But when her story got such widespread circulation, people began to post about other snake sightings, both at the restaurant and in the general area, Myrick and Clem said. He hired a private investigator to supplement what her attorney’s investigation found, but the social media claims haven’t been verified.
At this point, the case is under demurrer, meaning that even if the allegations are true, they are not sufficient to establish a valid cause of action. Next month, a judge in Spotsylvania County Civil Court will determine if the case will proceed.
COMPLEX LEGAL CASE
The case is complicated and complex, just like the disease from which Myrick suffers. Documents filed by Myrick’s attorney in Spotsylvania Circuit Court allege the restaurant and other defendants didn’t address a potential snake problem because of the habitat, including a nearby retention pond and rocky boulders around the front of the building.
Lawyers for the restaurant argued that even if Myrick could prove the “snake in question” had wandered into LongHorn — and not been brought in, perhaps, by another patron — the business wasn’t liable, according to documents filed with the case.
“The Supreme Court of Virginia has held there can be no claims against a landowner for the trespass of wild animals,” according to Rare Hospitality’s filings. The defendants weren’t aware “of a single Virginia case where a court has imposed liability against a landowner for harm caused by a wild animal” that was not in the person’s possession.
At one point, the case entered the realm of the Eastern District of Virginia and Judge M. Hannah Lauck cited a “glimmer of hope” for Myrick. The judge said the intricacies of the doctrine pertaining to wild animals “are far from settled and do not categorically bar Myrick’s claims.”
However, Lauck ruled the federal court had no jurisdiction and sent it back to the county court.
PAIN PILLS AND BILLS
Clem and Myrick spent almost three hours during an interview trying to describe the decline of her health and the timeline of procedures she’s tried. He estimates she’s seen about 100 doctors, specialists and neurosurgeons during more than 250 appointments. Their medical bills have topped $1 million, she said, and that doesn’t include co-pays for prescriptions and over-the-counter treatments.
While CRPS often creates incredible pain in the affected limb or joint, it also can spread to other parts of the body. Myrick has it in both legs and feet, arms and hands, and shoulders.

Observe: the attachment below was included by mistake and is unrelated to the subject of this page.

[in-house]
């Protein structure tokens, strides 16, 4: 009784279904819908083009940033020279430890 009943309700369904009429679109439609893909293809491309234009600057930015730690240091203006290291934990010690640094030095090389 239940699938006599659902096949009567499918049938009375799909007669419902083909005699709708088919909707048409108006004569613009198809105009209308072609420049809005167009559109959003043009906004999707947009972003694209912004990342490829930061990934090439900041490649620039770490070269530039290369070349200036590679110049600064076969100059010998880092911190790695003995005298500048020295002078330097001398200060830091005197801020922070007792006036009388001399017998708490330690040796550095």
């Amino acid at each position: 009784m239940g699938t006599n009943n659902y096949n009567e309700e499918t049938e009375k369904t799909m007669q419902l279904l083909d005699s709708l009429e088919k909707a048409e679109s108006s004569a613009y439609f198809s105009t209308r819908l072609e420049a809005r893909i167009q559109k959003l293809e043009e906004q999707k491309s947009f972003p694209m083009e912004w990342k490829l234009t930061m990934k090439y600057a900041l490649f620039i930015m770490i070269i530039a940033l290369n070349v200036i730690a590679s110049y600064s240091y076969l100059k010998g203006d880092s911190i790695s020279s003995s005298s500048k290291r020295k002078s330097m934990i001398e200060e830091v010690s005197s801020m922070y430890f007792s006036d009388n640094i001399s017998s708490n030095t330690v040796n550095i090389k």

Her left leg is by far the worst limb because that’s where she was bitten. She wears a slipper that’s three times larger on the affected foot because she can’t tolerate anything rubbing against her skin. Likewise, she usually wears her hair short or up off her shoulders because she’s got another hot spot on her back that can’t take contact.
“My entire life is dictated by this disease,” she said.
She’s tried four sympathetic nerve blocks in which numbing medicine is injected to interrupt the pain signals sent to the brain. None worked. She’s had two spinal cord stimulators implanted with the hopes they will send low levels of electricity to the affected area to relieve pain.
She hasn’t felt much pain relief, but the devices have improved the blood flow in her feet, and she’s grateful for that. However, the surgeries, which are supposed to be done on an outpatient basis, caused her pain to flare and she was hospitalized for several weeks.
Likewise, the heavy-duty painkillers she was prescribed, including morphine and Dilaudid, as well as Gabapentin to treat nerve pain, left her “numb and underwater,” she said. Clem gave an example of their impact.
“She couldn’t say the word cucumber,” he said.
“I could hold it and look at it, but my word recall was awful,” Myrick said. “I couldn’t complete sentences.”
Because the pain pills weren’t offering much relief — and caused side effects including gastrointestinal problems — Myrick decided to wean herself off the medicine. She wants to try two other treatments, including low-dose infusions of ketamine, and must be off the pain pills to do them.
If they don’t work, she’s not sure what options remain. If they work and remain available — because fewer clinics nationwide offer the infusions — she and Clem will have to pay up to $15,000 out of pocket for each treatment. And she may need several a year.
Rare Hospitality’s lawyer offered a $100,000 settlement, Clem said, which they did not accept because they believe her long-term care will exceed that amount.
“We want treatments for her and we can’t afford them,” Clem said. “I’m doing everything I can to survive but it’s not going to be too long before we’re in trouble.”
Rachel Myrick’s mother has created a GoFundMe account for her. Search for: Gaining independence, finding purpose through pain.